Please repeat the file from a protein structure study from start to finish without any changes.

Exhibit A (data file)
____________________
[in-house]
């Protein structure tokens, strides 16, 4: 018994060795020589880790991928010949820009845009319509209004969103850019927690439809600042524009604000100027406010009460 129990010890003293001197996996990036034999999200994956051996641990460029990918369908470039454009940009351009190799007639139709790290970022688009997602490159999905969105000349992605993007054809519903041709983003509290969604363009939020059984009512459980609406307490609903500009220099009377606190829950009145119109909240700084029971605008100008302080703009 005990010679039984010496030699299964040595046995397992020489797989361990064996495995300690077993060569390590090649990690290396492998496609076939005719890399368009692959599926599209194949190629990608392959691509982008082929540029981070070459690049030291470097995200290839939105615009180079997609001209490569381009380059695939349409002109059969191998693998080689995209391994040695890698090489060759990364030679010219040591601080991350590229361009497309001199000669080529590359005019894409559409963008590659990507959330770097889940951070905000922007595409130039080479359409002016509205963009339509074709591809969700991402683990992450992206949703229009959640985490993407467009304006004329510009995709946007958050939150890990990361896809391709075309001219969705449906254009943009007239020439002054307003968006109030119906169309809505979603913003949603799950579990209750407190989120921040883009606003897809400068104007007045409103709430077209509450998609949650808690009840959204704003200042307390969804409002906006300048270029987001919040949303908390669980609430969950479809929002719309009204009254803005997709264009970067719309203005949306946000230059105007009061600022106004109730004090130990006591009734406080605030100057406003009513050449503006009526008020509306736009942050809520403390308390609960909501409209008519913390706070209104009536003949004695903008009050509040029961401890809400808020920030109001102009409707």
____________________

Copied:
[in-house]
């Protein structure tokens, strides 16, 4: 018994060795020589880790991928010949820009845009319509209004969103850019927690439809600042524009604000100027406010009460 129990010890003293001197996996990036034999999200994956051996641990460029990918369908470039454009940009351009190799007639139709790290970022688009997602490159999905969105000349992605993007054809519903041709983003509290969604363009939020059984009512459980609406307490609903500009220099009377606190829950009145119109909240700084029971605008100008302080703009 005990010679039984010496030699299964040595046995397992020489797989361990064996495995300690077993060569390590090649990690290396492998496609076939005719890399368009692959599926599209194949190629990608392959691509982008082929540029981070070459690049030291470097995200290839939105615009180079997609001209490569381009380059695939349409002109059969191998693998080689995209391994040695890698090489060759990364030679010219040591601080991350590229361009497309001199000669080529590359005019894409559409963008590659990507959330770097889940951070905000922007595409130039080479359409002016509205963009339509074709591809969700991402683990992450992206949703229009959640985490993407467009304006004329510009995709946007958050939150890990990361896809391709075309001219969705449906254009943009007239020439002054307003968006109030119906169309809505979603913003949603799950579990209750407190989120921040883009606003897809400068104007007045409103709430077209509450998609949650808690009840959204704003200042307390969804409002906006300048270029987001919040949303908390669980609430969950479809929002719309009204009254803005997709264009970067719309203005949306946000230059105007009061600022106004109730004090130990006591009734406080605030100057406003009513050449503006009526008020509306736009942050809520403390308390609960909501409209008519913390706070209104009536003949004695903008009050509040029961401890809400808020920030109001102009409707």